When should I repot my pothos?
Though pothos is a hardy plant, its roots will eventually take over the pot and pose troubles. It may be time to repot your pothos if you see the leaves are drooping despite the fact that the plant is receiving adequate sunlight and water. To begin, carefully extract the plant from the pot to ensure that root growth is the problem. If this is the case, move it to a larger container with new, well-draining soil and fill it with it.
Are pothos toxic?
Pothos can induce vomiting and irritation in pets and children, however it is rarely fatal. Pothos plants, particularly the renowned hanging vines, should be kept out of reach of children by parents and pet owners.
What makes pothos toxic?
Pothos stems and leaves contain calcium oxalate crystals, which are toxic to cats, dogs, and children. These crystals can irritate the skin, mouth, and throat by penetrating the soft tissue.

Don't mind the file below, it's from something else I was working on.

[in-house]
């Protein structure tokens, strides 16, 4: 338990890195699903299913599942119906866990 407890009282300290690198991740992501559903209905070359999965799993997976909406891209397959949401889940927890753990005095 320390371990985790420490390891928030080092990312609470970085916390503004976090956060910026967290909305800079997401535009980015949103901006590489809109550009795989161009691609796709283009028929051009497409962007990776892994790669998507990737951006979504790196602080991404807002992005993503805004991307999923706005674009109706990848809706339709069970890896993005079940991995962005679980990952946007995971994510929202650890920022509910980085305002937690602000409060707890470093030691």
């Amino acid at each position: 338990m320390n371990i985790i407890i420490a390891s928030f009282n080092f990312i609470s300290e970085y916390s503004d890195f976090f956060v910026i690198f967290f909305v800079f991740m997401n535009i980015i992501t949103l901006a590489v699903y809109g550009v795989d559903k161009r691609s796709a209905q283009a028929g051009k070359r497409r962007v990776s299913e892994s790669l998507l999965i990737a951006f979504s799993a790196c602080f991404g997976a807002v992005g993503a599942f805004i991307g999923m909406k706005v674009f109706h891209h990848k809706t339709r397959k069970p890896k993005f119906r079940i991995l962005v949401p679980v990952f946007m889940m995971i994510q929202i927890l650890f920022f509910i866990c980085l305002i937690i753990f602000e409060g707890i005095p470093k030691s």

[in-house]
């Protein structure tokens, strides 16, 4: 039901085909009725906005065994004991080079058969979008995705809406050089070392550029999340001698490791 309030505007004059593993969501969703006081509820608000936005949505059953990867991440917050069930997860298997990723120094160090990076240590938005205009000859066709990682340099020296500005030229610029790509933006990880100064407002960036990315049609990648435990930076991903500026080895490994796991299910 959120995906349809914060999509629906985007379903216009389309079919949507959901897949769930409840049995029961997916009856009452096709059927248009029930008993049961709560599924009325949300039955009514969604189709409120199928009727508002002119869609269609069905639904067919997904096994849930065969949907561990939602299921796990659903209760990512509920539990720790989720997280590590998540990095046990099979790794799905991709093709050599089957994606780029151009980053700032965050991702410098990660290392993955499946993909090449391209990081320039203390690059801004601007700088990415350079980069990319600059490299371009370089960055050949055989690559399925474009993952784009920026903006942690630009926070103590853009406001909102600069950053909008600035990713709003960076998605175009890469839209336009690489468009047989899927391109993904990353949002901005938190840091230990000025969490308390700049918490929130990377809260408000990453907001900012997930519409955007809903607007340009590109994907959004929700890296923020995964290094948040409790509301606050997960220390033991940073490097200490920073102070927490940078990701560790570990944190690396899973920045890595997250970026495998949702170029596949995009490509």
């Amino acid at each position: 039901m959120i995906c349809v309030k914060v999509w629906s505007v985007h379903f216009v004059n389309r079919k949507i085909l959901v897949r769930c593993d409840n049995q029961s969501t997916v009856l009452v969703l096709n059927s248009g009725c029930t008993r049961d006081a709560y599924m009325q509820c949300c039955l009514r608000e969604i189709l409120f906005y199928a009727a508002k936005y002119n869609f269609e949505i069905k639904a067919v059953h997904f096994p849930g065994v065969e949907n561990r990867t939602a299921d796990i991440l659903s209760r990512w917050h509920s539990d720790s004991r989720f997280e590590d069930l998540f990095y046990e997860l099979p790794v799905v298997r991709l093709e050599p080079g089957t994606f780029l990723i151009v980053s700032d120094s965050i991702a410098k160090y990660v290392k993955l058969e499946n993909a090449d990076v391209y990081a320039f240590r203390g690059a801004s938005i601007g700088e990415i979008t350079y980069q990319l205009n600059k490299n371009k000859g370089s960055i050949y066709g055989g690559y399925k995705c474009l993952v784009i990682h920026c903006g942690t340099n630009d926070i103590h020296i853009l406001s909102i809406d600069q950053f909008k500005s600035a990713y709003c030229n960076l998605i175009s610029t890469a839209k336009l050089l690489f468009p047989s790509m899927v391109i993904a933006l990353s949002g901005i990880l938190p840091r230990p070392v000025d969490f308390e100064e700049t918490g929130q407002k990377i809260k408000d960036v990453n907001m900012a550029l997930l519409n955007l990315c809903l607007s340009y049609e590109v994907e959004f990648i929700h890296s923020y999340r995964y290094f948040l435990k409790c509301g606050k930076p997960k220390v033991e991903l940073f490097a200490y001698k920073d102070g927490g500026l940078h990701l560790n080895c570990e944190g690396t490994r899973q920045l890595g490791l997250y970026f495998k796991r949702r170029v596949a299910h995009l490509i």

Though pothos leaves and stems are rarely harmful if eaten, it's best to keep your plant out of reach of your pets and youngsters.
Signs of pothos poisoning:
In most cases, pothos poisoning in pets and children will merely cause discomfort and sometimes vomiting. If you suspect a child or cat has eaten a pothos, look for the following signs.
- Burning or swelling of the mouth
- Difficulty speaking and swallowing
- Pawing at the mouth
- Decreased appetite
- Irritation of the eyes, mouth or lips
Why are my pothos leaves turning yellow?
Though it may appear that underwatering causes leaves to yellow, the easygoing pothos plant usually does the reverse. Pothos leaves typically turn yellow due to insufficient soil moisture. Overwatering, in particular.